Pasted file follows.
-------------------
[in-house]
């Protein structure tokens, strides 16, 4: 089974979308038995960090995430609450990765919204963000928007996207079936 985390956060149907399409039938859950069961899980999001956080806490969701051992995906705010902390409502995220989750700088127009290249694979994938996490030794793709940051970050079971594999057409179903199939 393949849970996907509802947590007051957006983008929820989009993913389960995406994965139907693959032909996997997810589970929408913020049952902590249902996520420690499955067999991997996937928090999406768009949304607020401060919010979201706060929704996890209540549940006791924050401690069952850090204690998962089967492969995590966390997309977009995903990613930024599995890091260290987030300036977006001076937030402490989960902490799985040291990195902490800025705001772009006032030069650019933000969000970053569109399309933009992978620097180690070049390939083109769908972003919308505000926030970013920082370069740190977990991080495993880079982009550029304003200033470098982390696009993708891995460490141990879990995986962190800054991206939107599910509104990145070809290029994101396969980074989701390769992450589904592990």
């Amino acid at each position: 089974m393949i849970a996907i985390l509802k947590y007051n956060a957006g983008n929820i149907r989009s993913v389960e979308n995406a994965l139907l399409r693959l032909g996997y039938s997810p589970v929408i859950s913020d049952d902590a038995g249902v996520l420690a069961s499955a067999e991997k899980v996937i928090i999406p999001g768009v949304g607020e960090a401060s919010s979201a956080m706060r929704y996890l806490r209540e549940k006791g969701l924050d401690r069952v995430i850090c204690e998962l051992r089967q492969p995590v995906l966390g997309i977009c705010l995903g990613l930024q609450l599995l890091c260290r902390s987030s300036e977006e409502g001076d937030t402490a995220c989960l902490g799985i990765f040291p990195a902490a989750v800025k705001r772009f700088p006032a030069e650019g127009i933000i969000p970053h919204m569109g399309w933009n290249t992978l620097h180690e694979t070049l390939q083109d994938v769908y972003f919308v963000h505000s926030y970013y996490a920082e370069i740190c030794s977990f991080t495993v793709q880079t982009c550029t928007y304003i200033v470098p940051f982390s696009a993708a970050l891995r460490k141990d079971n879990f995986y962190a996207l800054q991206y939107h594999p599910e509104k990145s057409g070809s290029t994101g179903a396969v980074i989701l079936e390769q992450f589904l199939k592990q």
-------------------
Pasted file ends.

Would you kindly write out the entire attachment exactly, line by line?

[in-house]
């Protein structure tokens, strides 16, 4: 089974979308038995960090995430609450990765919204963000928007996207079936 985390956060149907399409039938859950069961899980999001956080806490969701051992995906705010902390409502995220989750700088127009290249694979994938996490030794793709940051970050079971594999057409179903199939 393949849970996907509802947590007051957006983008929820989009993913389960995406994965139907693959032909996997997810589970929408913020049952902590249902996520420690499955067999991997996937928090999406768009949304607020401060919010979201706060929704996890209540549940006791924050401690069952850090204690998962089967492969995590966390997309977009995903990613930024599995890091260290987030300036977006001076937030402490989960902490799985040291990195902490800025705001772009006032030069650019933000969000970053569109399309933009992978620097180690070049390939083109769908972003919308505000926030970013920082370069740190977990991080495993880079982009550029304003200033470098982390696009993708891995460490141990879990995986962190800054991206939107599910509104990145070809290029994101396969980074989701390769992450589904592990």
């Amino acid at each position: 089974m393949i849970a996907i985390l509802k947590y007051n956060a957006g983008n929820i149907r989009s993913v389960e979308n995406a994965l139907l399409r693959l032909g996997y039938s997810p589970v929408i859950s913020d049952d902590a038995g249902v996520l420690a069961s499955a067999e991997k899980v996937i928090i999406p999001g768009v949304g607020e960090a401060s919010s979201a956080m706060r929704y996890l806490r209540e549940k006791g969701l924050d401690r069952v995430i850090c204690e998962l051992r089967q492969p995590v995906l966390g997309i977009c705010l995903g990613l930024q609450l599995l890091c260290r902390s987030s300036e977006e409502g001076d937030t402490a995220c989960l902490g799985i990765f040291p990195a902490a989750v800025k705001r772009f700088p006032a030069e650019g127009i933000i969000p970053h919204m569109g399309w933009n290249t992978l620097h180690e694979t070049l390939q083109d994938v769908y972003f919308v963000h505000s926030y970013y996490a920082e370069i740190c030794s977990f991080t495993v793709q880079t982009c550029t928007y304003i200033v470098p940051f982390s696009a993708a970050l891995r460490k141990d079971n879990f995986y962190a996207l800054q991206y939107h594999p599910e509104k990145s057409g070809s290029t994101g179903a396969v980074i989701l079936e390769q992450f589904l199939k592990q």